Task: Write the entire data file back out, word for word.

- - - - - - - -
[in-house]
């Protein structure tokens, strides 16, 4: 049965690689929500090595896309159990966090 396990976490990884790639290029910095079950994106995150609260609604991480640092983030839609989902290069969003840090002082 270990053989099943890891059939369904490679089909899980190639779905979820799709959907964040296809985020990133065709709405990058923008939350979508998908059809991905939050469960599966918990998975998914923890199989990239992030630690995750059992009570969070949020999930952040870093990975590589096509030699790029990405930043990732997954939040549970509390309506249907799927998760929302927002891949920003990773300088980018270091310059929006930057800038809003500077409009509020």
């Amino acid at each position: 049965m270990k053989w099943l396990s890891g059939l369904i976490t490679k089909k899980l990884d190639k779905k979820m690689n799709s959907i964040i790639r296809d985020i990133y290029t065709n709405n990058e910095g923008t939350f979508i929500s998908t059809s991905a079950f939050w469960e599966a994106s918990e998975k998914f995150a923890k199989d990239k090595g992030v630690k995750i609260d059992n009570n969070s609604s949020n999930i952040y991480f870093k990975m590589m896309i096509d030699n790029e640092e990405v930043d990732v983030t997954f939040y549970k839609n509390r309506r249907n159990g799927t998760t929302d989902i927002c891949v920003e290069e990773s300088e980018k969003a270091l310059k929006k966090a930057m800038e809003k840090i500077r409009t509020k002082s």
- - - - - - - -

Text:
[in-house]
């Protein structure tokens, strides 16, 4: 049965690689929500090595896309159990966090 396990976490990884790639290029910095079950994106995150609260609604991480640092983030839609989902290069969003840090002082 270990053989099943890891059939369904490679089909899980190639779905979820799709959907964040296809985020990133065709709405990058923008939350979508998908059809991905939050469960599966918990998975998914923890199989990239992030630690995750059992009570969070949020999930952040870093990975590589096509030699790029990405930043990732997954939040549970509390309506249907799927998760929302927002891949920003990773300088980018270091310059929006930057800038809003500077409009509020």
């Amino acid at each position: 049965m270990k053989w099943l396990s890891g059939l369904i976490t490679k089909k899980l990884d190639k779905k979820m690689n799709s959907i964040i790639r296809d985020i990133y290029t065709n709405n990058e910095g923008t939350f979508i929500s998908t059809s991905a079950f939050w469960e599966a994106s918990e998975k998914f995150a923890k199989d990239k090595g992030v630690k995750i609260d059992n009570n969070s609604s949020n999930i952040y991480f870093k990975m590589m896309i096509d030699n790029e640092e990405v930043d990732v983030t997954f939040y549970k839609n509390r309506r249907n159990g799927t998760t929302d989902i927002c891949v920003e290069e990773s300088e980018k969003a270091l310059k929006k966090a930057m800038e809003k840090i500077r409009t509020k002082s």